The Presbyterian Church in America (PCA) is one year older than I am. At 49, I have to confess the prospect of turning 50 doesn’t fill me with enthusiasm. Nevertheless, despite the declining capacities my older friends gleefully tell me to expect as I cross that dreaded threshold, the PCA at 50 shows every sign of continued vigor and spiritual vitality.
As the PCA ages, there are definite threats to the unity, worship, and witness of the denomination, and faithful churchmen will not allow the excellencies that adorn the PCA to blind them to those dangers. But at a time when our society is polarized and fractured, and cynicism and negativity dominate much of our public discourse, we need to carve out space for gratitude (and even qualified optimism) as we reflect on five decades of faithfulness to the gospel in the PCA.
Let me highlight four things I see in the PCA for which I give thanks.
1. Unwavering Faithfulness
I’m grateful to God for the PCA’s continued faithfulness to its confessional foundations. Yes, there’s some diversity of opinion among elders and deacons in the PCA, but it’s typically on a relatively small number of doctrinal issues.
Sessions (the Presbyterian name for elder boards, serving in local congregations) and presbyteries (representing the PCA congregations in a given region) are required to weigh carefully whether an elder or deacon candidate’s stated differences with the Westminster Standards represent a departure from those doctrinal standards of sufficient gravity to bar him from office. While some leeway is permissible, the PCA continues to affirm the Standards without exception or qualification as the confession of its faith and the sense in which it understands the Bible.
We need to carve out space for gratitude (and even qualified optimism) as we reflect on five decades of faithfulness.
Other presbyterian denominations have felt the need to amend the Standards to reflect the changing times and their changing convictions, but the PCA continues to find remarkable utility in our Confession and Catechisms. The Westminster Standards’ resilience as an expression of the PCA’s theological conscience can be seen clearly in the study committee reports produced on a host of pressing subjects over the years.
While these are typically the fruit of considerable debate within the PCA, their findings represent solid biblical and confessional conclusions that have steered the PCA in continued paths of faithfulness. Whether it’s the Federal Vision controversy, the Insider Movement, the role of women in ministry, or the urgent questions facing the church surrounding human sexuality, when doctrinal debates call for a denominational response, the PCA, again and again, finds in its confessional standards a source of biblically faithful and remarkably prescient wisdom.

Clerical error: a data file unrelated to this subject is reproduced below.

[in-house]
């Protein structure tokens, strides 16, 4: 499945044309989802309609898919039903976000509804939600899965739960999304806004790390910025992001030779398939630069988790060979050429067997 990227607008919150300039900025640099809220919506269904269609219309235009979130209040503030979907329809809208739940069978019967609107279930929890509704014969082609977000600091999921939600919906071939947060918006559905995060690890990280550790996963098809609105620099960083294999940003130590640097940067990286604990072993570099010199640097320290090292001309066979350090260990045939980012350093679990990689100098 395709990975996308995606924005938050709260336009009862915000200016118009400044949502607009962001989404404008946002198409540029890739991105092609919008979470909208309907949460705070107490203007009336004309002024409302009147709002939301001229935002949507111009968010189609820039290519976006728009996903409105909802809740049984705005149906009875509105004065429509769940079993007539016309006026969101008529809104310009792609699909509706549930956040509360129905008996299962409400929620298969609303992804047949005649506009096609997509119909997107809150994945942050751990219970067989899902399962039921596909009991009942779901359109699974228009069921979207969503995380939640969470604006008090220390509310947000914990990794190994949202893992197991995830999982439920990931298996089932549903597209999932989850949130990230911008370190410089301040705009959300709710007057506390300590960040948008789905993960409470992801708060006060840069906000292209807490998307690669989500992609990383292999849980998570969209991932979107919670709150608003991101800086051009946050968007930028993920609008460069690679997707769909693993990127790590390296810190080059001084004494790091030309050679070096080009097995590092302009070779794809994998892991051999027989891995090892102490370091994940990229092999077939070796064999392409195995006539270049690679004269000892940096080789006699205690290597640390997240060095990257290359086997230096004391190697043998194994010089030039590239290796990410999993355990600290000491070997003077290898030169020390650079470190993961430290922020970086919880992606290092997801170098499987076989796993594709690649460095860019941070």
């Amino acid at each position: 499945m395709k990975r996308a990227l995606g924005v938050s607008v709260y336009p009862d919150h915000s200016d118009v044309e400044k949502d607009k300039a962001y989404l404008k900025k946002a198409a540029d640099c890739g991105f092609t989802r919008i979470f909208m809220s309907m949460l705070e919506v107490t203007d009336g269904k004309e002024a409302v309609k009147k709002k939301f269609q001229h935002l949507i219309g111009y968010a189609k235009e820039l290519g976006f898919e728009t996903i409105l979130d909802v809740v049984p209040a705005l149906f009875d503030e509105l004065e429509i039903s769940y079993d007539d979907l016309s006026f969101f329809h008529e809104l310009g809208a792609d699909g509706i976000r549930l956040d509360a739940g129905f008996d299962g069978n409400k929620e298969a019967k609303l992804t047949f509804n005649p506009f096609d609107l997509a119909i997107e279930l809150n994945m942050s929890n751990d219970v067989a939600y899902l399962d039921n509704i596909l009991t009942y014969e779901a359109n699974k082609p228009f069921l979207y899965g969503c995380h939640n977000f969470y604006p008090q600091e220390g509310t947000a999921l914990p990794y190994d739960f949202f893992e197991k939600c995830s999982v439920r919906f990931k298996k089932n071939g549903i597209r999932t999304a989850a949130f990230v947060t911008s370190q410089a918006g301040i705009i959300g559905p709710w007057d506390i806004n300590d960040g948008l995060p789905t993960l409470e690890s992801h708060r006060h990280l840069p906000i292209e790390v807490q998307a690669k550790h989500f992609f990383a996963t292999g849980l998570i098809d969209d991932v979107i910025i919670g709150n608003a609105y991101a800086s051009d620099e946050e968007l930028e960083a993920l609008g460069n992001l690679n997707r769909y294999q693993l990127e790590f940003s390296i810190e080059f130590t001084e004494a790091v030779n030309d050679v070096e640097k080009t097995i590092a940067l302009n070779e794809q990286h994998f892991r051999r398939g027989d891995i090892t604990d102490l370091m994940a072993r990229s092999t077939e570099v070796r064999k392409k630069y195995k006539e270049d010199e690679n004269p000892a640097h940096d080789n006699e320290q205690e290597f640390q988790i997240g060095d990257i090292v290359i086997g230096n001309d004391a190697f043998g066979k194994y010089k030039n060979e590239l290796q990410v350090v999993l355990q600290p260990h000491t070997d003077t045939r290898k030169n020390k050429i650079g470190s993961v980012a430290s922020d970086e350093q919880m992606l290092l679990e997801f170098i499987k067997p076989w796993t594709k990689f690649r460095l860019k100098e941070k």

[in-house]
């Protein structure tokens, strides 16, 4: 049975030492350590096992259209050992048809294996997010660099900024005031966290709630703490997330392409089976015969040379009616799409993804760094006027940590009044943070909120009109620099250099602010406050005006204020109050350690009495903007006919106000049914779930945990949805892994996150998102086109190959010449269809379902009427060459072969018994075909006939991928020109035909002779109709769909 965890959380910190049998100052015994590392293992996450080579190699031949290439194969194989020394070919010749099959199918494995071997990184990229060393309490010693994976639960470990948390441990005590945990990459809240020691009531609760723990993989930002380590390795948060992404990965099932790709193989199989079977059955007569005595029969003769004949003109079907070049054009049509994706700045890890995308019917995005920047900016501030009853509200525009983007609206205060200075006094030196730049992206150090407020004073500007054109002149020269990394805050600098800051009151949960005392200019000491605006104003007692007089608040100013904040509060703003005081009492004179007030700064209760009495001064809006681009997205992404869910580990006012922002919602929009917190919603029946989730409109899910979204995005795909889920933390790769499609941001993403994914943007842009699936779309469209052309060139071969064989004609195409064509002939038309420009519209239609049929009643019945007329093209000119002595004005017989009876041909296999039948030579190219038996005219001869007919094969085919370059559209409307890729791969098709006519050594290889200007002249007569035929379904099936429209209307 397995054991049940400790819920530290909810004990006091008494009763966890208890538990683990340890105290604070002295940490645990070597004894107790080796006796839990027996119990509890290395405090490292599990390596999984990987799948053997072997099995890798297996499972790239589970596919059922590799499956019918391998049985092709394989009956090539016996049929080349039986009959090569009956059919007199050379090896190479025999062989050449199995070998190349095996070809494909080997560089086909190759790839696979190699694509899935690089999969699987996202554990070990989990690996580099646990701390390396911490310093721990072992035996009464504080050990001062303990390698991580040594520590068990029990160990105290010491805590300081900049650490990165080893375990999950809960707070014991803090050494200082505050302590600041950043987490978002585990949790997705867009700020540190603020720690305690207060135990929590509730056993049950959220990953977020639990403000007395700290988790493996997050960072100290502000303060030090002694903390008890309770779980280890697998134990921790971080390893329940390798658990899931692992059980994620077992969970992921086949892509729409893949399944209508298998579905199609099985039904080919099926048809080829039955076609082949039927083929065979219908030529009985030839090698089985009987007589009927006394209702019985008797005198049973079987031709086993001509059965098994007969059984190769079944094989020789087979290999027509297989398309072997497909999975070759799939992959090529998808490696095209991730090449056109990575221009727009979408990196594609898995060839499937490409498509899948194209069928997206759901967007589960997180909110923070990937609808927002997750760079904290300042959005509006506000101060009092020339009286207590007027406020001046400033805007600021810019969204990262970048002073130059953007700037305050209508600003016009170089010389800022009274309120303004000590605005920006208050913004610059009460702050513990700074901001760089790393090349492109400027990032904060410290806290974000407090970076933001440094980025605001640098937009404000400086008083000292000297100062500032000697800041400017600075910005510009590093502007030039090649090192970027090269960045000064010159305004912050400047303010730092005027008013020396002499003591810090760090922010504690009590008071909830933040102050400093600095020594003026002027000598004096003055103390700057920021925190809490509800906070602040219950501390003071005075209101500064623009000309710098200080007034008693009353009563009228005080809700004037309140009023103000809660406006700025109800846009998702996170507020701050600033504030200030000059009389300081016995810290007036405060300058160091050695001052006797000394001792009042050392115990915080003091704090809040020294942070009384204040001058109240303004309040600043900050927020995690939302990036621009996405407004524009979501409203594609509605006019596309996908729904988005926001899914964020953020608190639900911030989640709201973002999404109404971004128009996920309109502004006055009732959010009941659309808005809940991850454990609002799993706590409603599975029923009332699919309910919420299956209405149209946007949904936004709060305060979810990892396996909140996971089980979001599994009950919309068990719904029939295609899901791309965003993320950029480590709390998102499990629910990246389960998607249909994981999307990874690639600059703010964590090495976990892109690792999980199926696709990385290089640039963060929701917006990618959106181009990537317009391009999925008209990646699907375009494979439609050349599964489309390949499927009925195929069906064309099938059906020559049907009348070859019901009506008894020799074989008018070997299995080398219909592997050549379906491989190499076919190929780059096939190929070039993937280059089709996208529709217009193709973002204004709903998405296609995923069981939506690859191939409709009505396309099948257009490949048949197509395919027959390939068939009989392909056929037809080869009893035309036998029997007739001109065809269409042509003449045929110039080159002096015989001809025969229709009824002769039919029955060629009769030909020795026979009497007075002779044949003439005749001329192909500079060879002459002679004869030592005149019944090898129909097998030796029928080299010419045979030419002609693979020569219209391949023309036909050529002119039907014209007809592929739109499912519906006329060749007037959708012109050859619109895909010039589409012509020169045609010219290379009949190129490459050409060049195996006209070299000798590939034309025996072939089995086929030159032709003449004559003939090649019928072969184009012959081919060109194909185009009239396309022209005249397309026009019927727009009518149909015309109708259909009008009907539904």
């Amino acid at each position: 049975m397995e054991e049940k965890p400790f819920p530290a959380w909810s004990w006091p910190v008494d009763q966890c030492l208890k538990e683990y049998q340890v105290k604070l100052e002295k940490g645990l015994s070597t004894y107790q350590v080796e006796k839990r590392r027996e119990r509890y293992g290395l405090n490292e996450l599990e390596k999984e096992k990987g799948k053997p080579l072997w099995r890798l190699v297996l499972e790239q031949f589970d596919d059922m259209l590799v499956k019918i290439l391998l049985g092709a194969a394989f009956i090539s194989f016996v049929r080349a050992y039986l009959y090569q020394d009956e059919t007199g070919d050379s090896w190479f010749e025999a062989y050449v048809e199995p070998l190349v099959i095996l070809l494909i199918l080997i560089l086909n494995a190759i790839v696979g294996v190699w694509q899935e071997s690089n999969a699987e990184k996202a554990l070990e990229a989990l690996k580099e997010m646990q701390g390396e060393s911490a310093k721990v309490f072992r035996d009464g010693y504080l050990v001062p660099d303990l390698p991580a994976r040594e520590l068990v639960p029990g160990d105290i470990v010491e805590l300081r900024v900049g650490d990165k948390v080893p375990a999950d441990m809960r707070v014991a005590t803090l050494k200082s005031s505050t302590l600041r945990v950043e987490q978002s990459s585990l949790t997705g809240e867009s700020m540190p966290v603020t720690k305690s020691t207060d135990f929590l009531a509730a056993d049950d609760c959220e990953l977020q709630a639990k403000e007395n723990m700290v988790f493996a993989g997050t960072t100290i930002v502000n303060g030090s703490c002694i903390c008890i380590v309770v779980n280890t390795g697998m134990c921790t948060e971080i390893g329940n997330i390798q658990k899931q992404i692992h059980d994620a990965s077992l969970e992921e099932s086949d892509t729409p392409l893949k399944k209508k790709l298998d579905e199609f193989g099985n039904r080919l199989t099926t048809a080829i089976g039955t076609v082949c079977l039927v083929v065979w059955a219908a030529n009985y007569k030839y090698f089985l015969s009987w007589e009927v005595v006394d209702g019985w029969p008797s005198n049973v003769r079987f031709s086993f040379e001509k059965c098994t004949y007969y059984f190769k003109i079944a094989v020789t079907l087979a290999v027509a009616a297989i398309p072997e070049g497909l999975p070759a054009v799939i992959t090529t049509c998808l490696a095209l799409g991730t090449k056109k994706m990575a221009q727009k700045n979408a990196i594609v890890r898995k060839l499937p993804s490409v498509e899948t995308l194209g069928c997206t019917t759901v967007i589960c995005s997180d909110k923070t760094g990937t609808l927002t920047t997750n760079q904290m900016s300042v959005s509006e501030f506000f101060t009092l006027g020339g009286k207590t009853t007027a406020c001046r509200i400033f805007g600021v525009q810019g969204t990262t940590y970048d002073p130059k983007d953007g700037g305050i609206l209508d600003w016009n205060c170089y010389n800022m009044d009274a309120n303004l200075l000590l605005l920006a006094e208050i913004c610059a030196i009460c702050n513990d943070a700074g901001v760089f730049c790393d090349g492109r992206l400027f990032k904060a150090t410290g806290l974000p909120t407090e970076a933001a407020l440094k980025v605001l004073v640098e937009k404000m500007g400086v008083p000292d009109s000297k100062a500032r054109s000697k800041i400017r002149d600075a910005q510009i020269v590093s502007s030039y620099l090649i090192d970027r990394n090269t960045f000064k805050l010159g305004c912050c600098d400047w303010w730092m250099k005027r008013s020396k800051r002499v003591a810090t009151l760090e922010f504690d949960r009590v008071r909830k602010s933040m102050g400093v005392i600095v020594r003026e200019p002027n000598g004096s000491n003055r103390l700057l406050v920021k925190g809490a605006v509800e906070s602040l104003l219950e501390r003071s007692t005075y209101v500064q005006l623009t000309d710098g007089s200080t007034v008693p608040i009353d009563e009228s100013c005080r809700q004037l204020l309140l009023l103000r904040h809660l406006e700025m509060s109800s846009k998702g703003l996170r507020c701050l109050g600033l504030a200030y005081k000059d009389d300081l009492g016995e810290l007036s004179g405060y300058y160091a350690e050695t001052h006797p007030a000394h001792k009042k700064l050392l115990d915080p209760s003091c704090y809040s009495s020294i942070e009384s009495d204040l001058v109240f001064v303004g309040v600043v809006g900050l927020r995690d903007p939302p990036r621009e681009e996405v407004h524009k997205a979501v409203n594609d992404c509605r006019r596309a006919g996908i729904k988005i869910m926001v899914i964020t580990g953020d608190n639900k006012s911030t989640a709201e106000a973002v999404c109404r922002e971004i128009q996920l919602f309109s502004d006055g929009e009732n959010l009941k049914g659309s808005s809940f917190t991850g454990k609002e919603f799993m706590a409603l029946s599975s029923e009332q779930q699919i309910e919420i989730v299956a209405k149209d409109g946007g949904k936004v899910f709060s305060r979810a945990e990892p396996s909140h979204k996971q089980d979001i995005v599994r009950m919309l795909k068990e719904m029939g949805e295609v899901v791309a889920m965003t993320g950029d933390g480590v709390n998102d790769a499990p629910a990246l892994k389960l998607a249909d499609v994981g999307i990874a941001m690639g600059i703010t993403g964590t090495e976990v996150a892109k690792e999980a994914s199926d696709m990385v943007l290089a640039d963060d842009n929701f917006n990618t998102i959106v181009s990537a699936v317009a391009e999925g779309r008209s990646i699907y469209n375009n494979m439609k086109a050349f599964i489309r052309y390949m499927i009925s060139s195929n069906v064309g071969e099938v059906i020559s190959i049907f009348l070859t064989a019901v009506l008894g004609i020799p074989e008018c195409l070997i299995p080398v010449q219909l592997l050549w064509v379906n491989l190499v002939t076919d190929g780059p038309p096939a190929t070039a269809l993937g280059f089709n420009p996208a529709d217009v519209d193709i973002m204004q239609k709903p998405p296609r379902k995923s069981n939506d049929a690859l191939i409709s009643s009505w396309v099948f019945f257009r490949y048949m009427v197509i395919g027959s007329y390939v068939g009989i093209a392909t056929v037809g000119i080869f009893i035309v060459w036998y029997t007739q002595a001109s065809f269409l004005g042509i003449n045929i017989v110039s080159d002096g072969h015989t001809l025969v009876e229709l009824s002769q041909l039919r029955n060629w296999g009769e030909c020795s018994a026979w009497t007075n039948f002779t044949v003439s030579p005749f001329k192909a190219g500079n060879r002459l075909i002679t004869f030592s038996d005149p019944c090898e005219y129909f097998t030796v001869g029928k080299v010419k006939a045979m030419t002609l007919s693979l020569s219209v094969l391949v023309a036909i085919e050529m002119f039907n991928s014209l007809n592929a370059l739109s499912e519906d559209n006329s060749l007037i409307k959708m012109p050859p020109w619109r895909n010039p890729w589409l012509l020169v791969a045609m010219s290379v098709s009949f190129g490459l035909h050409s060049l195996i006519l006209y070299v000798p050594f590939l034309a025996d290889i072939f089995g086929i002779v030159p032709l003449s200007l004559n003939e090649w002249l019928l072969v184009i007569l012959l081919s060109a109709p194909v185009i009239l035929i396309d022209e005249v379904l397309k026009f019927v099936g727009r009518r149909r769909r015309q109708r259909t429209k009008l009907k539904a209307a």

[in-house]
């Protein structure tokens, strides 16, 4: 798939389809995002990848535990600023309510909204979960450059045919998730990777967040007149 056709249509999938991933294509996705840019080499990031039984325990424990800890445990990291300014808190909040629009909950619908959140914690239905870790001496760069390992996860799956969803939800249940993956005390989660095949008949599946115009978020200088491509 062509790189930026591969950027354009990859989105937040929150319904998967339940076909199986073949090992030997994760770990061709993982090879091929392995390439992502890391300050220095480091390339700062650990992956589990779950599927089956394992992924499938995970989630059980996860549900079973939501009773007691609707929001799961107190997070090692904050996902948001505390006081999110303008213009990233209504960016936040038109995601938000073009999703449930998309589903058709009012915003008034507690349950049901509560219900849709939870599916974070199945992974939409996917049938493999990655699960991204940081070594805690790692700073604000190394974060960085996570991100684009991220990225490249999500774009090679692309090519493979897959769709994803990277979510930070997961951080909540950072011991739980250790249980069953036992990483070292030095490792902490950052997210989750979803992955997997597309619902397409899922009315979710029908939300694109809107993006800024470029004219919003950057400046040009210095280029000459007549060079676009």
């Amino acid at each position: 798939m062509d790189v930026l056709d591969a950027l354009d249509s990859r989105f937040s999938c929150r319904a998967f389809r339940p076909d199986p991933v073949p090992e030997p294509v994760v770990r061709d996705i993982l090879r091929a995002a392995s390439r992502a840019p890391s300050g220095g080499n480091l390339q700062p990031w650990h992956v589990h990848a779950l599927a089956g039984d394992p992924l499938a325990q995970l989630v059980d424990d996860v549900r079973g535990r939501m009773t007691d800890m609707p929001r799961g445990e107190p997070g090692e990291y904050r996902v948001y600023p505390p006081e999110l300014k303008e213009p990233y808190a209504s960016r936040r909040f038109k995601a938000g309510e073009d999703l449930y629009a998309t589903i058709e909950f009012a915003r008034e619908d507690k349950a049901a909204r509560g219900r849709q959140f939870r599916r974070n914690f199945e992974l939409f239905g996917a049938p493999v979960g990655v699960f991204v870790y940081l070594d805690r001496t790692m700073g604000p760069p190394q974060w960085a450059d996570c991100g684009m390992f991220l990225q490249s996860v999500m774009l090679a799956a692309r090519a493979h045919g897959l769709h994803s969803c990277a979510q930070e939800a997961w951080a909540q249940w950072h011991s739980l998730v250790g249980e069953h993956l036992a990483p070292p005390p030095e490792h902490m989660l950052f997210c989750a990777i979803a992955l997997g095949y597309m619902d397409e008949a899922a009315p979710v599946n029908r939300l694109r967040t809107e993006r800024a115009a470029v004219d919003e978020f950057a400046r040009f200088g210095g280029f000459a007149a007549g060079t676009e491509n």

If we seek an explanation of the PCA’s continued growth, church planting efforts, pastoral formation, missionary labor, and service to the wider evangelical movement in America and around the world, we must look first to our stable confessional moorings.
2. Connection of Churches
I love the connectionalism of the PCA. Part of the genius of presbyterian polity is the interconnectedness of our congregations, who submit to one another and cooperate in a shared mission and mutual accountability. Partly in reaction to abuses in the mainline denomination from which they emerged in 1973, the PCA has carefully avoided a centralized power structure. We’re generally allergic to top-down control imposed on congregations.
The members of each congregation elect their own ministers, elders, and deacons; property belongs to the congregation, not the denomination; and a congregation can leave the denomination at any time for any reason the church’s members deem wise. But for all its aversion to central control, the PCA hasn’t disintegrated into a loose federation of independent churches. The essential elements of presbyterian government are prized and practiced. Sessions exercise pastoral oversight over the members of the local church, presbyteries over the churches within their bounds, and the General Assembly over the church at a national level.